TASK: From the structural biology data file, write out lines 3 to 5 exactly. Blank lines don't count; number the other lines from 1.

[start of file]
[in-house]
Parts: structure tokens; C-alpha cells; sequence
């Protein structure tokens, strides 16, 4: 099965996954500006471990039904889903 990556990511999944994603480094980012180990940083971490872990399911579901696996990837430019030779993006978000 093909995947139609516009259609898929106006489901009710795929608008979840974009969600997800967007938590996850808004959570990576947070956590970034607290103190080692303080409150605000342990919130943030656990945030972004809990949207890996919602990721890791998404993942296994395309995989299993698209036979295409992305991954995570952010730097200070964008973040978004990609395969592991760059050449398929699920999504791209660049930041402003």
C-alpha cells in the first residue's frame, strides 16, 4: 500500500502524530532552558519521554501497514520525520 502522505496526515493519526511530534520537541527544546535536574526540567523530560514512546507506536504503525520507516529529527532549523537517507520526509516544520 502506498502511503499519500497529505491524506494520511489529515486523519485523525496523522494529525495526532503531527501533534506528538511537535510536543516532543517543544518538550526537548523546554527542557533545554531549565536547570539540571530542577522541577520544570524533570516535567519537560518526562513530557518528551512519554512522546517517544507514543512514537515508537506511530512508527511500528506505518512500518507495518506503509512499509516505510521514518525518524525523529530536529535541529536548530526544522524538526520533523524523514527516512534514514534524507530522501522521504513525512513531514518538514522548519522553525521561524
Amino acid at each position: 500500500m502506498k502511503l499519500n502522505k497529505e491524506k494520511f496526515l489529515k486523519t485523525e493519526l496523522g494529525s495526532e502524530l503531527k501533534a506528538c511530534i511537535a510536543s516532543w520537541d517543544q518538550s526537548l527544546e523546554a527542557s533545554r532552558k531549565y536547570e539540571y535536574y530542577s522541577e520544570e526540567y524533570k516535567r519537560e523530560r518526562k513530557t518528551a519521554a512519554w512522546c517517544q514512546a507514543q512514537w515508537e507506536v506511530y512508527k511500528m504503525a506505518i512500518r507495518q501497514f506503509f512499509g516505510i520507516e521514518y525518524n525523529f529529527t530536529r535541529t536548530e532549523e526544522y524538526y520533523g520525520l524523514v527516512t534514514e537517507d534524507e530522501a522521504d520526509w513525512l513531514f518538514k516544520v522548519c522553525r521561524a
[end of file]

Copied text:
């Protein structure tokens, strides 16, 4: 099965996954500006471990039904889903 990556990511999944994603480094980012180990940083971490872990399911579901696996990837430019030779993006978000 093909995947139609516009259609898929106006489901009710795929608008979840974009969600997800967007938590996850808004959570990576947070956590970034607290103190080692303080409150605000342990919130943030656990945030972004809990949207890996919602990721890791998404993942296994395309995989299993698209036979295409992305991954995570952010730097200070964008973040978004990609395969592991760059050449398929699920999504791209660049930041402003």
C-alpha cells in the first residue's frame, strides 16, 4: 500500500502524530532552558519521554501497514520525520 502522505496526515493519526511530534520537541527544546535536574526540567523530560514512546507506536504503525520507516529529527532549523537517507520526509516544520 502506498502511503499519500497529505491524506494520511489529515486523519485523525496523522494529525495526532503531527501533534506528538511537535510536543516532543517543544518538550526537548523546554527542557533545554531549565536547570539540571530542577522541577520544570524533570516535567519537560518526562513530557518528551512519554512522546517517544507514543512514537515508537506511530512508527511500528506505518512500518507495518506503509512499509516505510521514518525518524525523529530536529535541529536548530526544522524538526520533523524523514527516512534514514534524507530522501522521504513525512513531514518538514522548519522553525521561524
Amino acid at each position: 500500500m502506498k502511503l499519500n502522505k497529505e491524506k494520511f496526515l489529515k486523519t485523525e493519526l496523522g494529525s495526532e502524530l503531527k501533534a506528538c511530534i511537535a510536543s516532543w520537541d517543544q518538550s526537548l527544546e523546554a527542557s533545554r532552558k531549565y536547570e539540571y535536574y530542577s522541577e520544570e526540567y524533570k516535567r519537560e523530560r518526562k513530557t518528551a519521554a512519554w512522546c517517544q514512546a507514543q512514537w515508537e507506536v506511530y512508527k511500528m504503525a506505518i512500518r507495518q501497514f506503509f512499509g516505510i520507516e521514518y525518524n525523529f529529527t530536529r535541529t536548530e532549523e526544522y524538526y520533523g520525520l524523514v527516512t534514514e537517507d534524507e530522501a522521504d520526509w513525512l513531514f518538514k516544520v522548519c522553525r521561524a